Dealing with Regret

First World Regrets

How does anyone do this? I’m just 25 years old, yet in those short 25 years I’ve assembled an extraordinary number of small regrets to overanalyze.  At a moment’s notice, my mind is ready to go rogue and ruin my focus and mood, dredging my memories and pulling up body after dead body.

Too many of these regrets have to do with my time and money.

  • “Remember when you bought your home and paid $7,000 in points on the mortgage? Then sold it after a little over a year? Look at how well the housing market has done since then! Oh, and you’re renting? You’re never going to have the money to live the life you want now. And where’s that Tiny House you were living in now?”
  • “Remember when you moved to Seattle? Then to California? Then back to Seattle? Remember how many days you spent packing, driving, and at the DMV? Remember how much effort was spent and money wasted? You’re throwing that time away.”
  • “Remember how your siblings are all going to graduate school, paid for without student loans? They’ll be way smarter or making more money than you in a few years. Or both.”

Time and Money. But mostly money- you know, that thing I say I don’t care about.

I’m 25- I’ve got lots of time. 40 years of time left is conservative; 60+ is more likely.

  • “Yeah, there’s plenty of race left. Good luck making up that lead though.”

I’m white, male, come from a well off family, and got great grades and honors in school, and give a mean handshake. It’s not worth bragging about, but I’m uber-employable. I’m in a D.I.N.K. family (look it up if you need to). I started my own company 5 months ago and am making money, although not as much as I’d like.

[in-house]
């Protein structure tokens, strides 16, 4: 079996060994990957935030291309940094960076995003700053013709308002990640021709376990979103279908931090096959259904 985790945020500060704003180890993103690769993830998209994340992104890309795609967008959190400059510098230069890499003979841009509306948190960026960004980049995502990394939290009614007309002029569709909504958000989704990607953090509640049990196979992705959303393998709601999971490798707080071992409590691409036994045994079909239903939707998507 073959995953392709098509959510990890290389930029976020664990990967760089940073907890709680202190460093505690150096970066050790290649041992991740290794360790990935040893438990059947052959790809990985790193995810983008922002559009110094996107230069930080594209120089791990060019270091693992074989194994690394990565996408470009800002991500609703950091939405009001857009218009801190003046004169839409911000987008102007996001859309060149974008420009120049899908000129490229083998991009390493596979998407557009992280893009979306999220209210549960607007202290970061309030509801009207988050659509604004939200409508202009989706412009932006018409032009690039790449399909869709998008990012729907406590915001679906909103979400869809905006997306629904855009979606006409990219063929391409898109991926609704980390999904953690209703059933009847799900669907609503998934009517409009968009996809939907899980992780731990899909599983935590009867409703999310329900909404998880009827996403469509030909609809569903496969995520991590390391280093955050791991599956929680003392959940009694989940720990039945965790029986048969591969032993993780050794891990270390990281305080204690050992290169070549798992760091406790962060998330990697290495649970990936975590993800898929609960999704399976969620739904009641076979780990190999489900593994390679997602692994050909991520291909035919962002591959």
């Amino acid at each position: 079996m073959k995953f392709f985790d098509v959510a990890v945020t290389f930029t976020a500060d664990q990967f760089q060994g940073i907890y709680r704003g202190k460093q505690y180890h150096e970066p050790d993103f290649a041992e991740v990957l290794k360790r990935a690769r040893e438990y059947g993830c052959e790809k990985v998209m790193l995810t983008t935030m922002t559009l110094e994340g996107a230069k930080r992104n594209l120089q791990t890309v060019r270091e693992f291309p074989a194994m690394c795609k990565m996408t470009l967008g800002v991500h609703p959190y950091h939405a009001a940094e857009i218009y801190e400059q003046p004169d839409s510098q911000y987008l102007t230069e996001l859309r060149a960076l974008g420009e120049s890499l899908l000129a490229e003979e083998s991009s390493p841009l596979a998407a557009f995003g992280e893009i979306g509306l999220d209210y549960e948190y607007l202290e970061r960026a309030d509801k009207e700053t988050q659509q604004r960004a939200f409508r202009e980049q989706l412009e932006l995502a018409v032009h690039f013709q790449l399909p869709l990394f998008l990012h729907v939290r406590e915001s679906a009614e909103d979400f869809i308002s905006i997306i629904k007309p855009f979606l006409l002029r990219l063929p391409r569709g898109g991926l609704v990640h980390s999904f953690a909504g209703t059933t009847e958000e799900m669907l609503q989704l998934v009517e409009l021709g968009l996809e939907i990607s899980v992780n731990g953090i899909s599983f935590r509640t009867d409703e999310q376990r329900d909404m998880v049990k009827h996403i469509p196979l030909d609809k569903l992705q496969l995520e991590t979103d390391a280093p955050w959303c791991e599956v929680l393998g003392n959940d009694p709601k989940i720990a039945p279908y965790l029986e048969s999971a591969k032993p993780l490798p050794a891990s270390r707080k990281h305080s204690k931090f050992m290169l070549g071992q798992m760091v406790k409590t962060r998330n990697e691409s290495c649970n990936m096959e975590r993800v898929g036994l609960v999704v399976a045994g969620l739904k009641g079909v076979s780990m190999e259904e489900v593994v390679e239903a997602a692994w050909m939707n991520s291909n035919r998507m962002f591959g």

• “Yeah, but good luck catching up to those Amazon employees. They’re always going to make more money than you are. Good thing you won’t need to bid against them for a home- oh wait, you sold your home, didn’t you?”

I know my mind’s voice is a bit unreasonable, and more than a bit of a dick. But how can we shut him up, and where do we go from here?

One way would be to look on the bright side- taking the same decisions I berate myself for and crafting a more positive narrative.

  • “Remember how alive you felt when you walked Downtown? You can live there now! You can live anywhere you want!”
  • “Remember what your mom said after you and your wife moved to California? ‘I feel like I didn’t know Jessica until you moved down here- I’m so glad I know her now’”
  • “Remember what you said about grad school, and how you’ve always wanted to be an entrepreneur and build a business that gives you more freedom and decision making power- kind of like the business you’re running now?”

Taken this way, I’m trying to beat my regretful mind at its own game. I’m screaming good choice as loud as I can, trying to drown out my regretful mind’s screams of bad decision! I’m not sure who will win, but I have a feeling that there is a better way.

This Week’s Challenge:

This post isn’t about regrets themselves- my regrets are minor. This is about the mental game. If we can’t control our minor regrets, how will we function when things really take a turn for the worse?

Do you have problems with regret, over-analysis, and rumination? If you struggle with this, let me know in the comments. If you don’t, why do you think that is, and do you have any wisdom to share?